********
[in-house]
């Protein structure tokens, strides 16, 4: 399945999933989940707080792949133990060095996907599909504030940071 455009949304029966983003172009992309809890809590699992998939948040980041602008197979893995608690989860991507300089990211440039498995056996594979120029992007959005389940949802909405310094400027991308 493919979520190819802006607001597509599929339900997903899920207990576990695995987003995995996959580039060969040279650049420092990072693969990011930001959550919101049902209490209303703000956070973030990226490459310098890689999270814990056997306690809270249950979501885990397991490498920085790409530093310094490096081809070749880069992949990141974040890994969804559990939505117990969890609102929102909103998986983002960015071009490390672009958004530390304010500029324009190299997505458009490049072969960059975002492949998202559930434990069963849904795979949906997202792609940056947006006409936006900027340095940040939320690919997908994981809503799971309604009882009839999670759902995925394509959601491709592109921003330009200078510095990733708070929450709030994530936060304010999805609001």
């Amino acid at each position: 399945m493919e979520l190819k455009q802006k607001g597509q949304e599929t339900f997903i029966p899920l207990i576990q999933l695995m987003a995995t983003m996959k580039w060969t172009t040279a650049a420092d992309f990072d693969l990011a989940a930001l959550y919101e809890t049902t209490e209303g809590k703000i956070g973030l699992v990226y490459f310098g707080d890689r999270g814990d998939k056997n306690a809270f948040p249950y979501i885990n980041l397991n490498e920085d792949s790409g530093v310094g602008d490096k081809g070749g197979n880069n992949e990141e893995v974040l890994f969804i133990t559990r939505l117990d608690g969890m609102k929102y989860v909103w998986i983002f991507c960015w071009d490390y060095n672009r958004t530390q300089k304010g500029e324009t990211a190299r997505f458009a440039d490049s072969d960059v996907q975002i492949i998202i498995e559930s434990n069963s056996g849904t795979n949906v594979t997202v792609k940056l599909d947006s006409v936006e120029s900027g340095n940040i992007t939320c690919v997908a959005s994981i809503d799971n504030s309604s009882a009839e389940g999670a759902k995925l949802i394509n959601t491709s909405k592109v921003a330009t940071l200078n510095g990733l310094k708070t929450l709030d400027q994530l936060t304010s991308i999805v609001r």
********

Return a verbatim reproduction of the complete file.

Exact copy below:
[in-house]
């Protein structure tokens, strides 16, 4: 399945999933989940707080792949133990060095996907599909504030940071 455009949304029966983003172009992309809890809590699992998939948040980041602008197979893995608690989860991507300089990211440039498995056996594979120029992007959005389940949802909405310094400027991308 493919979520190819802006607001597509599929339900997903899920207990576990695995987003995995996959580039060969040279650049420092990072693969990011930001959550919101049902209490209303703000956070973030990226490459310098890689999270814990056997306690809270249950979501885990397991490498920085790409530093310094490096081809070749880069992949990141974040890994969804559990939505117990969890609102929102909103998986983002960015071009490390672009958004530390304010500029324009190299997505458009490049072969960059975002492949998202559930434990069963849904795979949906997202792609940056947006006409936006900027340095940040939320690919997908994981809503799971309604009882009839999670759902995925394509959601491709592109921003330009200078510095990733708070929450709030994530936060304010999805609001």
């Amino acid at each position: 399945m493919e979520l190819k455009q802006k607001g597509q949304e599929t339900f997903i029966p899920l207990i576990q999933l695995m987003a995995t983003m996959k580039w060969t172009t040279a650049a420092d992309f990072d693969l990011a989940a930001l959550y919101e809890t049902t209490e209303g809590k703000i956070g973030l699992v990226y490459f310098g707080d890689r999270g814990d998939k056997n306690a809270f948040p249950y979501i885990n980041l397991n490498e920085d792949s790409g530093v310094g602008d490096k081809g070749g197979n880069n992949e990141e893995v974040l890994f969804i133990t559990r939505l117990d608690g969890m609102k929102y989860v909103w998986i983002f991507c960015w071009d490390y060095n672009r958004t530390q300089k304010g500029e324009t990211a190299r997505f458009a440039d490049s072969d960059v996907q975002i492949i998202i498995e559930s434990n069963s056996g849904t795979n949906v594979t997202v792609k940056l599909d947006s006409v936006e120029s900027g340095n940040i992007t939320c690919v997908a959005s994981i809503d799971n504030s309604s009882a009839e389940g999670a759902k995925l949802i394509n959601t491709s909405k592109v921003a330009t940071l200078n510095g990733l310094k708070t929450l709030d400027q994530l936060t304010s991308i999805v609001r």